Friday, May 24, 2019 at 10:00am to 5:00pm
Saturday, May 25, 2019 at 10:00am to 6:00pm
Sunday, May 26, 2019 at 10:00am to 5:00pm
Tuesday, May 28, 2019 at 10:00am to 5:00pm
Wednesday, May 29, 2019 at 10:00am to 5:00pm
Thursday, May 30, 2019 at 10:00am to 5:00pm
Friday, May 31, 2019 at 10:00am to 5:00pm
Saturday, June 1, 2019 at 10:00am to 5:00pm
Sunday, June 2, 2019 at 10:00am to 5:00pm
Tuesday, June 4, 2019 at 10:00am to 5:00pm
Wednesday, June 5, 2019 at 10:00am to 5:00pm
Johnson Museum of Art, Floor 2L
Herbert F. Johnson Museum of Art, 114 Central Ave, Ithaca, NY 14853, USA
The early years of the Renaissance brought about renewed interest in the idealized proportions and smooth and languid gestures of Greco-Roman sculptures, which became the preferred model for the then-contemporary nude figure. However, as the study of the human body using cadavers, écorché figures, and live models became increasingly popular, artists fused this focused attention on musculature and anatomical features with the vogue for classical idealism.
This exhibition, drawn from the Johnson’s permanent collection, public institutions, and private collectors, will examine the trajectory of the nude body in art. It will explore how the nude is defined, both artistically and circumstantially, as the idea of the Renaissance ideal evolved over both time and space, raising questions about what bodies are allowed to be shown nude, how the body expresses gender and beauty, and how the nude is used to express narrative content and heightened emotion. How does the practice of working from studio models change what bodies are shown nude? How does a rising interest in anatomical accuracy reaffirm or chafe against conceptions of classical perfection? How does the nude body change from religious painting to mythological subjects? Undressed will examine these questions and more through paintings, prints, drawings, and anatomy books.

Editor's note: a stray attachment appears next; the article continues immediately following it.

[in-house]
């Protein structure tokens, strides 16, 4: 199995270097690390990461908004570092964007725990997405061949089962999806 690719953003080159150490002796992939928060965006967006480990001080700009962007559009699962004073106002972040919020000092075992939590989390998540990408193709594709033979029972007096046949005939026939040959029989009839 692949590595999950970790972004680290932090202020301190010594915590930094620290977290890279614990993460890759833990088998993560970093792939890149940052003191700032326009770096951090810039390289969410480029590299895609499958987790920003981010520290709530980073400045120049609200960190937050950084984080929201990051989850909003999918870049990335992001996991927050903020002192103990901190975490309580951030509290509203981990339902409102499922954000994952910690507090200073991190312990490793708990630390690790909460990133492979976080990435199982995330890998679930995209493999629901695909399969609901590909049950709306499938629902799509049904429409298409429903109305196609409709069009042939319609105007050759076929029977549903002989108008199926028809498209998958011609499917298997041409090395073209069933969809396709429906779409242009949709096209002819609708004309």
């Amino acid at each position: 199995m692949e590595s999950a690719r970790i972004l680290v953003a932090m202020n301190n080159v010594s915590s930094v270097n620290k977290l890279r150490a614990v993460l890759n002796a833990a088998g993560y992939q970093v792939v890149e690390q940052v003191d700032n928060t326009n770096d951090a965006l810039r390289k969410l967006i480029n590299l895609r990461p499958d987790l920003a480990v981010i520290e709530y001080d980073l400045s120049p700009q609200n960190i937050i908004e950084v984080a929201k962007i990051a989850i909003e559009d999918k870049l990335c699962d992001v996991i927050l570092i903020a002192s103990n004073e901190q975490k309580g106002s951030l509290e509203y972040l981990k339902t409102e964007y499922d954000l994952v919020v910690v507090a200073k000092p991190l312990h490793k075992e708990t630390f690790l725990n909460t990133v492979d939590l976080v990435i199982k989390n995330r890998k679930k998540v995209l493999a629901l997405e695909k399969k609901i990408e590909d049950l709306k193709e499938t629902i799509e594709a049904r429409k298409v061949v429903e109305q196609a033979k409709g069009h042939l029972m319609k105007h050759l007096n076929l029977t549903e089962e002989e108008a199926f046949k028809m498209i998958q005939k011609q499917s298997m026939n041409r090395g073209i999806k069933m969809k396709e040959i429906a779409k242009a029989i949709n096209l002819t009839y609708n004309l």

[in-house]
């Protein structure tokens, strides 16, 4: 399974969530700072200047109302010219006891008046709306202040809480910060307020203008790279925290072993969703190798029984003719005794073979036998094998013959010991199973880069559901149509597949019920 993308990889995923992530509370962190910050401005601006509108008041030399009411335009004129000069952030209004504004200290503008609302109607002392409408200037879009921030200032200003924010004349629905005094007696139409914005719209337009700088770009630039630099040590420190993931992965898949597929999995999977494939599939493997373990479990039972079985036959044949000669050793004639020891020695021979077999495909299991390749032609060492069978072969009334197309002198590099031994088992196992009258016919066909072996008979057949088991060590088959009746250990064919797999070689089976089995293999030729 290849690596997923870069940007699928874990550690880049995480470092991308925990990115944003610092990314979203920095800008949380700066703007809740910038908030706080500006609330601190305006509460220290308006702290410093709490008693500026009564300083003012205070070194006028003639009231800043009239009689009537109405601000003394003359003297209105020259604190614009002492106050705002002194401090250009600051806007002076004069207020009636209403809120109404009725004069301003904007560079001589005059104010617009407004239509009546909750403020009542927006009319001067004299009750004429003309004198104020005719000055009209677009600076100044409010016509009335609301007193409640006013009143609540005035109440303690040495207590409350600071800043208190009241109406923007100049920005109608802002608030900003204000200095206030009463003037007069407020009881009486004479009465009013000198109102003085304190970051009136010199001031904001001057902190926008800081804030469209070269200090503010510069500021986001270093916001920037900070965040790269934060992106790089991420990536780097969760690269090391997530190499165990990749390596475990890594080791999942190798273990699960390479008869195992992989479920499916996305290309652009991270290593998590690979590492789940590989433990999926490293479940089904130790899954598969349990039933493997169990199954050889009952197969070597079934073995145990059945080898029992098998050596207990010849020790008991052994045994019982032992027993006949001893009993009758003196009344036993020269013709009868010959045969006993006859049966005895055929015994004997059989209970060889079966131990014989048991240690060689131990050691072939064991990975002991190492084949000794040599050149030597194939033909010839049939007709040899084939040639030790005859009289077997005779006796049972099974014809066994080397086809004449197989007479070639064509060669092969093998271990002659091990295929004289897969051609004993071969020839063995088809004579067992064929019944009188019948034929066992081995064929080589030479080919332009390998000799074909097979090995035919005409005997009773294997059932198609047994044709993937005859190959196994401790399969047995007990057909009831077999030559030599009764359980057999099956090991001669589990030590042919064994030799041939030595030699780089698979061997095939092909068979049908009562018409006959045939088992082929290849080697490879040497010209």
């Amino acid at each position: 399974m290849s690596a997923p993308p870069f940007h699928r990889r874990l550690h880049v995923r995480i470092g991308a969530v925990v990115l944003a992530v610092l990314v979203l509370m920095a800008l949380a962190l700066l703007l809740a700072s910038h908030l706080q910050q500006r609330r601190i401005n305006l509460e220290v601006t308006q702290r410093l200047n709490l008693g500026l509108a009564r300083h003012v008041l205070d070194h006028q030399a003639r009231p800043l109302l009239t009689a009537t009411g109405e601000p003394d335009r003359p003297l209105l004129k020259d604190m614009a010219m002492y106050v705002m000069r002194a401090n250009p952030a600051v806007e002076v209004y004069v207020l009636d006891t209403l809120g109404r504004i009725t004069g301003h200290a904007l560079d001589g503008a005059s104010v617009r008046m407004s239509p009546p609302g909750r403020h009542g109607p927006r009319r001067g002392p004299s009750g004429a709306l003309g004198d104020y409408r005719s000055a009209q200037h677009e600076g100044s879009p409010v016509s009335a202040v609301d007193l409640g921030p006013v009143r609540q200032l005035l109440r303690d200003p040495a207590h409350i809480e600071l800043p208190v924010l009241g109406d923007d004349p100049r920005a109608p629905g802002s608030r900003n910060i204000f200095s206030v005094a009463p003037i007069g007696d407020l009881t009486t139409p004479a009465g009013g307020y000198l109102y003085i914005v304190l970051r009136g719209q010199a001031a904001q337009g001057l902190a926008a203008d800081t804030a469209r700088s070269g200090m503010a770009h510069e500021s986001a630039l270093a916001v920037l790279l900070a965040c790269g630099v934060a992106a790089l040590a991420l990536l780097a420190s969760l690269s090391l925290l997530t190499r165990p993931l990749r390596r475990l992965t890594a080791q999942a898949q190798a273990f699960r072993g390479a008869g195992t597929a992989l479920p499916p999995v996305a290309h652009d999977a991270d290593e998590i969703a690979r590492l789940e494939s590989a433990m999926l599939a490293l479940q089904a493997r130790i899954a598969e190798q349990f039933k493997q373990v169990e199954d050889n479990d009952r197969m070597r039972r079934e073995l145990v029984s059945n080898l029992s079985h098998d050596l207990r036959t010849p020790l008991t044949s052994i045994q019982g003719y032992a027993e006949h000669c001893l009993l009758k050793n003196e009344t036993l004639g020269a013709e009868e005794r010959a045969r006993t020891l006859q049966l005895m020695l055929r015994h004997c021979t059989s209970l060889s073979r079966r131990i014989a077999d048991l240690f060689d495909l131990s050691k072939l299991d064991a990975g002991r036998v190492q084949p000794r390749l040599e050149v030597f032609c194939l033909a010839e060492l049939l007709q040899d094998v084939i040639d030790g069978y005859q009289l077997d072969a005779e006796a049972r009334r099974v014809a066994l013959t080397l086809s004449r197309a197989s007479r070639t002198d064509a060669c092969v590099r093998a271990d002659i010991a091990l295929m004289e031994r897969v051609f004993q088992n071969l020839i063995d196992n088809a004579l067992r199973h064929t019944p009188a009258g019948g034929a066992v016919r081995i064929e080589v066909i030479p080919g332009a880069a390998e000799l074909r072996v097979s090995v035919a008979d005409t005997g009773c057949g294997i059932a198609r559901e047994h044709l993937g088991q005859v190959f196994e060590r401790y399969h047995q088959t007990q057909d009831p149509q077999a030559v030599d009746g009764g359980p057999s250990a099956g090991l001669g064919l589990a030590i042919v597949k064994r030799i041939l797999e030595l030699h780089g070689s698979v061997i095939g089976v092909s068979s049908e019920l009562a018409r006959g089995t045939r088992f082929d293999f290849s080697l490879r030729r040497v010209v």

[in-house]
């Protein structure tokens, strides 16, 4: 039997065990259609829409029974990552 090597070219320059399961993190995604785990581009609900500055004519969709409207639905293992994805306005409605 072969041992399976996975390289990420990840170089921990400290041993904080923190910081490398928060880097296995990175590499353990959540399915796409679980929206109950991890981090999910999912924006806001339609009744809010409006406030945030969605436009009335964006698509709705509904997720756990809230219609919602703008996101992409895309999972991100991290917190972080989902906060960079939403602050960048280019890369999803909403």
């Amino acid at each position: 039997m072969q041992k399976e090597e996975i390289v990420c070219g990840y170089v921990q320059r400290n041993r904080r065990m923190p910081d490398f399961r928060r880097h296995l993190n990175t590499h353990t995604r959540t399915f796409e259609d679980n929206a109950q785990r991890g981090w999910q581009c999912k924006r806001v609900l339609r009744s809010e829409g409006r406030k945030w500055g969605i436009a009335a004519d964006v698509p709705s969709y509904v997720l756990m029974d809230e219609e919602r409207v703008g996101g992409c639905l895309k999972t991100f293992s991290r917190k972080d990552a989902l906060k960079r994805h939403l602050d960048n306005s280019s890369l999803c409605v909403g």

This exhibition was curated by Andrew Weislogel, the Seymour R. Askin, Jr. ’47 Curator, Earlier European and American Art, and Brittany Rubin, print room curatorial assistant, at the Johnson Museum, and supported in part by the Donald and Maria Cox Exhibition Endowment.